Bob also tells me the expansion characteristics for the Ballistic Tips are equal to that of a conventional, lead-tipped bullet out to 300 yards; beyond that it is superior. I sure wish I could have had some of those new Noslers in time to take over to Tanzania last December because the open expanse of the Simanjiro Plain required some extremely long shots. Though I generally make a point of getting as close to the game as possible, I ended up taking a Grant’s gazelle at a measured 440 yards; a gerenuk at 415, an oryx at 385, and a little Thompson gazelle at 310 yards. Of course, to do that kind of shooting I had a dead-steady rest from a prone position. Four animals would hardly have given any definite results but with the rest of our bag consisting of another 20 or so animals taken at ranges from 125 to 250 yards or thereabouts, it would have been a good all-around field test. As it was, I was using Nosler’s 150-grain Partitions in my 7mm JRS and in all honesty I must say it would have been pretty difficult to improve on their performance. JAEGER LION RIFLE

Back in April I visited one of this country’s oldest and most prestigious custom gun houses, Jaeger’s in Jenkintown, Pennsylvania. Founded by Paul Jaeger in 1929 when the typical “custom rifle” was a chopped-up ’98 Mauser or ’03 Springfield, the little gun shop in Jenkintown soon became nationally recognized as the builder of some of the finest sporting arms of the era. That tradition continues to this day.
Paul Jaeger learned the gunmaking trade in Germany from his father, Franz, who, in turn, apprenticed to August Kersten, originator of the Kersten lock. It was the blending of old world skills and craftsmanship with new-world realities that established the international flavor that has always characterizied this company. For over five decades now sportsmen could bring into Jaeger’s the most exotic, sophisticated side-by-side shotgun, drilling or double rifle and be confident there would be someone there who was familiar with the mechanism and could fix it. Conversely, Jaeger’s has always been one of the best sources for purchasing similarly exotic sporting firearms of all types.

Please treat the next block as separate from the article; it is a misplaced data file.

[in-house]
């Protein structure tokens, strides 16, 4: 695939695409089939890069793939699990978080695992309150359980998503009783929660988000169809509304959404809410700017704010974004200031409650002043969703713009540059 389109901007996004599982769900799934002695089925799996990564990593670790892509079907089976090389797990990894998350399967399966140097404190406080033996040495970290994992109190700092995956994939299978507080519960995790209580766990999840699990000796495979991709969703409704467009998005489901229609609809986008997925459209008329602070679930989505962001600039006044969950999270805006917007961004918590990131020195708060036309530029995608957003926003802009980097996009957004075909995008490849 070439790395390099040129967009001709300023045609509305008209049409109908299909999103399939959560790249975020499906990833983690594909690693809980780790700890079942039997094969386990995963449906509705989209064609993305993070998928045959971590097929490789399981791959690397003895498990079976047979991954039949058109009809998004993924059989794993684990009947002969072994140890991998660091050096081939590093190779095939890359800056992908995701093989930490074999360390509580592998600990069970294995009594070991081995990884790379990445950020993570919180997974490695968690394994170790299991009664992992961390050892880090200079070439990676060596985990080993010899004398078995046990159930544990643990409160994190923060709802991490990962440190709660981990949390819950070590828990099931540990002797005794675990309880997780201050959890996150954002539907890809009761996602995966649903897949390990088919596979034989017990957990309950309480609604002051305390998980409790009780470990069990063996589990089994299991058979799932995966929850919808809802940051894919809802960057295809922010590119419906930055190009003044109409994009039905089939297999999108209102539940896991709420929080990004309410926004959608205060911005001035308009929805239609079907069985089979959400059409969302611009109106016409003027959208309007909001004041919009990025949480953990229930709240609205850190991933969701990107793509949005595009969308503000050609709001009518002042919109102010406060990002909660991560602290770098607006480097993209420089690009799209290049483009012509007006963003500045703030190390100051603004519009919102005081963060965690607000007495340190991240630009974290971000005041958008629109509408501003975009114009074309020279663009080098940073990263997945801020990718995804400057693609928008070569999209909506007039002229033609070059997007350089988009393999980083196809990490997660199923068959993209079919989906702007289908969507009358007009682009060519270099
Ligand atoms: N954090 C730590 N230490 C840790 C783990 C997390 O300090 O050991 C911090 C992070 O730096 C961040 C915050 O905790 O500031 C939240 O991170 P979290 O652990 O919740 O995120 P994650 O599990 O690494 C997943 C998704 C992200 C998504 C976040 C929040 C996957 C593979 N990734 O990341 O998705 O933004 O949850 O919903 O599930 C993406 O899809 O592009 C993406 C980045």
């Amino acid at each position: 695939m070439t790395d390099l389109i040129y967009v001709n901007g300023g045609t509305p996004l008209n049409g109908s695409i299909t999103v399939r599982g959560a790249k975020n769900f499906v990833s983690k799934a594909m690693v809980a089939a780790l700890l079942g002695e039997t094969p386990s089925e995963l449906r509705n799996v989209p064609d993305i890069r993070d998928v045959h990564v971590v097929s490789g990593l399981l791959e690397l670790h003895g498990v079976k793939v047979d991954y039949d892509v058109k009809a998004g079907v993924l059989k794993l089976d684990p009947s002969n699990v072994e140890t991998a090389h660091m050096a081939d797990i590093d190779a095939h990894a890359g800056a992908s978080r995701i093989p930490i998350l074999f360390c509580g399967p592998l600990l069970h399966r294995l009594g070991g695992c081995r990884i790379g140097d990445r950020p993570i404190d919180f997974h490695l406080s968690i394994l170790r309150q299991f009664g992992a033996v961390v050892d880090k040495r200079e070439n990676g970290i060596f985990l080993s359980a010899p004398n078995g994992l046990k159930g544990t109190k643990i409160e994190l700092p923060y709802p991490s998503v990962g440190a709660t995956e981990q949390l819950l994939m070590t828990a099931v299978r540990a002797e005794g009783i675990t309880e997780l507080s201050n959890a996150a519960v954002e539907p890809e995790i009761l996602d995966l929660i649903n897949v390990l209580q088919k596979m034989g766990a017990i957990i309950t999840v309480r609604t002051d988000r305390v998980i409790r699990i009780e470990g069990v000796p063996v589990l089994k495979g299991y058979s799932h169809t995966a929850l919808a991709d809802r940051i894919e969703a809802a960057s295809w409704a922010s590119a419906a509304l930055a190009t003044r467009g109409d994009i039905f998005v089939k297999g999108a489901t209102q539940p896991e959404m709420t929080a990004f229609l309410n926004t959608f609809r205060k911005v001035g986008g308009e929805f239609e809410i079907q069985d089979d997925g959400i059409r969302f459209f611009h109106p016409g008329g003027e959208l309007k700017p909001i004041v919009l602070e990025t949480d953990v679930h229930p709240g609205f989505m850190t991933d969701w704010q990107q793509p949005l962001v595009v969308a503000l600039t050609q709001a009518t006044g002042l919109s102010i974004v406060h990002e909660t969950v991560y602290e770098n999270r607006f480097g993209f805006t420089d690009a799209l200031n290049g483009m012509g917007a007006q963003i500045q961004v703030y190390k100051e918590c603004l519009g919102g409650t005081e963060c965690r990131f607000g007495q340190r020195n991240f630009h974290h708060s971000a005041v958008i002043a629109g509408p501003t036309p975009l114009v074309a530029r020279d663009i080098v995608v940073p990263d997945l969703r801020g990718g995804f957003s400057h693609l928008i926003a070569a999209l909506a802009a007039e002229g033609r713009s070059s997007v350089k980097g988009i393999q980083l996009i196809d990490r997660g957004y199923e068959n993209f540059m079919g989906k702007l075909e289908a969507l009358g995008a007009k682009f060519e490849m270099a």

In 1952 Paul Jaeger’s nephew, Dietrich Apel, emigrated from Germany where he, too, learned the gunsmithing trade, then came to work in Jenkintown. Since 1977 Dietrich has served as president and chief executive officer for Jaeger’s.

Anyway, the primary reason for my visit was to see the “Lion Rifle”, the fourth in a series of five guns being built for Safari Club International to auction off in successive years at its annual meeting in Las Vegas. Called the “Big Five Classic Masterpiece Collection,” each rifle was commissioned to an independent builder who was given free rein as to its composition, save for the fact that each gun would carry through an embellishment theme appropriate to the animal being commemorated. Rifle No. 1, for example, celebrated the elephant; it was a turnbolt. 458 built on a highly-modified ,98 Mauser by the David Miller Company, which fetched $41,000 at SCI’s convention. In ’83 it was Champlin Firearms building the rhino rifle, another bolt-action rifle chambered in .375 H&H and built in Germany by Friedrich Wilhelm Heym. It went for $65,000.